The food and beverage industry con- sistently ranks high among manufac- turing sectors in the U.S. in the category of energy usage. Surprisingly, energy
expenditures historically have been among
the most overlooked costs in a food plant. In
the past, energy management was straightforward – manufacturers simply received a
bill and paid it.
But today there’s a different scenario.
Increased competitive pressures, tighter
margins and rising energy costs are forcing manufacturers to alter their methods of
New ways of managing energy consumption and quality through sophisticated
monitoring tools have emerged – providing
the information companies need to be able
to take action to reduce energy use while
considering energy as an ingredient of production and a variable cost.
By developing an integrated energy
management program based on accurate
consumption and spending patterns and
demand profiles, companies can calculate
power consumption costs between their
energy base load, various utility equipment
and production lines or in the manufacturing of a specific product. With a more accurate determination of actual product costs,
managers are able to make more intelligent
Charting the Course
An important element of an effective
energy management strategy is to first
determine an energy management expert
who understands industrial processes, can
provide transfer of best practices from similar industries and knows how to uncover
energy savings opportunities.
This expert also can play a key role in
helping you understand their tariff structures and how energy bills are calculated.
For example, if the utility is offering four or
five different tariffs, which one best suits
your particular process? A tariff analysis can
identify alternative ways to save money and
evaluate new supplier and tariff options.
The analysis also can provide a detailed
examination of energy bills, including a
breakdown and explanation of all charges,
the best ways to reduce energy costs under
the current contract, and the best attributes
to look for in a new supplier or contract.
Before implementing the required energy
management technology, companies should
first identify their overall business goals,
and then develop an energy strategy that
seeks to accomplish those goals. Goals
should be specific to the areas of energy
costs that need to be addressed and integrated with other company strategies for
cost reduction, quality and productivity
In most cases, the first step for a plant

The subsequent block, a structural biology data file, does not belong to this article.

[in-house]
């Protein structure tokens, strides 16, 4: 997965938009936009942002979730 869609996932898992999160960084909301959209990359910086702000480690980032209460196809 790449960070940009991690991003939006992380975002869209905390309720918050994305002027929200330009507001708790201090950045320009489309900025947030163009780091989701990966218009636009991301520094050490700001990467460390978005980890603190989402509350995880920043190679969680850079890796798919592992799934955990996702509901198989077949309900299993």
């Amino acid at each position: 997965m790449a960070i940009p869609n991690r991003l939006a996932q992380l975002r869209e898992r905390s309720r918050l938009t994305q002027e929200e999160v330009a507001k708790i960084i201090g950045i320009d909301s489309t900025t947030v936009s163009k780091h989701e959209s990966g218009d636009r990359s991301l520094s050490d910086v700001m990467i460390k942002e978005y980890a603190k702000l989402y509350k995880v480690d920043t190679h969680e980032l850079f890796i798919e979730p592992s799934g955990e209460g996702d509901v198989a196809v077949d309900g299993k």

may be to simply define and understand the
plant base load, which is where and how
much energy is being consumed when little
or no product is being produced.
Often plant managers are surprised to
find that 60 to 70 percent of the plant’s
energy is being consumed when no production is running. Getting a handle on the true
base load or fixed portion of your energy
consumption is a good place to start.
Once the goals are identified and the
energy strategy is determined, the next
step is to put the technology and infrastructure in place to achieve the desired goals.
The good news is that while electricity is
the largest energy cost for most food and
beverage plants, it also offers the greatest
opportunities for savings.
Creating the Infrastructure
Approximately half of all energy consumption in the food and beverage industry
is used to change raw materials into products while the remaining is used for the
processes required for product preservation
and safety, such as freezing, drying, refrigeration and packaging. Knowing where
energies are allocated refers to the various
processes throughout the plant, such as
mixing, blending, depositing, baking, frying,
packing, refrigeration and warehousing.
Defining each of the largest energy consumers in the process is critical.
Underlying these processes are the
motors, fans, heaters and compressors.
How efficiently are they performing? Are the
motors and pumps the right size and style
for the application?
Once critical energy consumer’s design
or target consumption levels are defined,
they need to be measured. When the underlying infrastructure is in place to understand
Manage Energy Costs With a Well-Planned Strategy
By Mary Burgoon, Market Development Manager, Rockwell Automation
As energy consumption rises, food manufacturers can
take the right steps toward more efficient operations.